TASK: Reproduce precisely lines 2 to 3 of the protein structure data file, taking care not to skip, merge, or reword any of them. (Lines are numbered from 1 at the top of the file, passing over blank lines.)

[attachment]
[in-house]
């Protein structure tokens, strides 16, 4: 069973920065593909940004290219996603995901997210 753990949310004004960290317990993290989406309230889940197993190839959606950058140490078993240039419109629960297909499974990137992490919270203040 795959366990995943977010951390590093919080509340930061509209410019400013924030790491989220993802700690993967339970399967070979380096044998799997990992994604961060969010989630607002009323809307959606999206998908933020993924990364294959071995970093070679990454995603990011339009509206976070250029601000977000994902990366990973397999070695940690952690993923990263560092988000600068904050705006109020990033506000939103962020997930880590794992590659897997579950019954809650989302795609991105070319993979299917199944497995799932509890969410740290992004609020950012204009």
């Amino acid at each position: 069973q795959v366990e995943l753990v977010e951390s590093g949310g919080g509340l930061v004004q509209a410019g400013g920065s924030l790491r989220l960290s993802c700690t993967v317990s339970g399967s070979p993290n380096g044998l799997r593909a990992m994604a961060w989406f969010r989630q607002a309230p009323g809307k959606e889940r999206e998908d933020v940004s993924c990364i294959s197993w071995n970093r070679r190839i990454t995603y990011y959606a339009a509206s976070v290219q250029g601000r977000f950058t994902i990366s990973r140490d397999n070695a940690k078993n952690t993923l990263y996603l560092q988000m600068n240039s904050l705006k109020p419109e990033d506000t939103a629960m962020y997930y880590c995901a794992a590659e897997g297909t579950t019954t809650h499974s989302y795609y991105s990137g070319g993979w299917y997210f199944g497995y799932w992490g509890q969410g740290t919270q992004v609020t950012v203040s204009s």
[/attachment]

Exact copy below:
């Protein structure tokens, strides 16, 4: 069973920065593909940004290219996603995901997210 753990949310004004960290317990993290989406309230889940197993190839959606950058140490078993240039419109629960297909499974990137992490919270203040 795959366990995943977010951390590093919080509340930061509209410019400013924030790491989220993802700690993967339970399967070979380096044998799997990992994604961060969010989630607002009323809307959606999206998908933020993924990364294959071995970093070679990454995603990011339009509206976070250029601000977000994902990366990973397999070695940690952690993923990263560092988000600068904050705006109020990033506000939103962020997930880590794992590659897997579950019954809650989302795609991105070319993979299917199944497995799932509890969410740290992004609020950012204009």
């Amino acid at each position: 069973q795959v366990e995943l753990v977010e951390s590093g949310g919080g509340l930061v004004q509209a410019g400013g920065s924030l790491r989220l960290s993802c700690t993967v317990s339970g399967s070979p993290n380096g044998l799997r593909a990992m994604a961060w989406f969010r989630q607002a309230p009323g809307k959606e889940r999206e998908d933020v940004s993924c990364i294959s197993w071995n970093r070679r190839i990454t995603y990011y959606a339009a509206s976070v290219q250029g601000r977000f950058t994902i990366s990973r140490d397999n070695a940690k078993n952690t993923l990263y996603l560092q988000m600068n240039s904050l705006k109020p419109e990033d506000t939103a629960m962020y997930y880590c995901a794992a590659e897997g297909t579950t019954t809650h499974s989302y795609y991105s990137g070319g993979w299917y997210f199944g497995y799932w992490g509890q969410g740290t919270q992004v609020t950012v203040s204009s």